And then there is Andrea.  Sigh. Andrea, Andrea, Andrea.  While her dear Phillip may have teased her with visions of leading Woodbury, he quickly demonstrated how he REALLY felt about her when he dismissed her from the big boys’ negotiating table. The Gov stopped just short of smacking her on the fanny and telling her to skedaddle and go make him a sandwich when he sent her packing. And even after being presented evidence AGAIN (by Hershel Claus this time) of what a reprehensible pig the Gov is, Andrea still made the decision to get in the car with him when it was time to roll.

Sure, maybe she’s playing the role of mole in the Woodbury camp…and of course she’s torn between what she views as 2 groups of friends…but she tends to come across as one of those chicks who dates nothing but Jersey Shore-type knuckleheads and later laments that she can’t find a good man. Luckily for her, she is a better walker-whacker than a decision-maker.

Meanwhile back at the prison, Glenn struggled with Merle and authority in general. Ever since his ordeal in Woodbury, Glenn has had a sense of angry frustrated emasculation about him…so he took things out on something that he knows he can beat up: Maggie’s girly parts. Seriously, not sure what the whole point was of showing Glenn and Maggie’s naked Jiu-Jitsu match (similar to Andrea’s Gratuitous Moonlit Butt Walk last week, which nearly gave us insight into her personal grooming habits), but I hope this isn’t becoming a trend on the series. Yes, I know it may seem strange to question a graphic love scene on a show in which human heads are routinely smashed to the equivalent of a watermelon at a Gallagher show, but last night’s scene felt a little forced and was a bit of a distraction. This was an intimate, private moment between the 2 of them and watching it felt a little voyeuristic.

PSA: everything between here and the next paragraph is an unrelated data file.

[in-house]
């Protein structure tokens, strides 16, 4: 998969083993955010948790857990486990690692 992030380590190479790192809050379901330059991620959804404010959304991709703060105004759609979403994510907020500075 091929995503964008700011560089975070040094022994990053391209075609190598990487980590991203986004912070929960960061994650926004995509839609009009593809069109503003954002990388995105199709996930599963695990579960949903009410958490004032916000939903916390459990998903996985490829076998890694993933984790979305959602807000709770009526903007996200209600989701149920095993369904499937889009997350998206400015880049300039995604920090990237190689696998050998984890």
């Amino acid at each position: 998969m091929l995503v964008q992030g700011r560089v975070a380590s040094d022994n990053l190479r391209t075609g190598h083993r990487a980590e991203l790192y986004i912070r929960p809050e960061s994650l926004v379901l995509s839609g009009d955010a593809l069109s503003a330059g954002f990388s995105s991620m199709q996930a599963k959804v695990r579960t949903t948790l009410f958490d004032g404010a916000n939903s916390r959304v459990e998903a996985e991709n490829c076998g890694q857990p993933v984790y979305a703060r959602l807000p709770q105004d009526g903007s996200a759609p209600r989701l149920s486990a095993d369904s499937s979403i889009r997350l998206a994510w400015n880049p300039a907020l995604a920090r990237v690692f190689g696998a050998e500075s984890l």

Not that there is a problem with stuff like that if is an important part of the story. For example, the Gov’s undressing and menacing of Maggie absolutely enhanced the story-line and was vital; Sunday night’s scene felt like it was slipping into Skinemax territory and was an attempt to demonstrate how “edgy” the series is. Hey, we get it: you’re on cable. No need to prove anything else to us.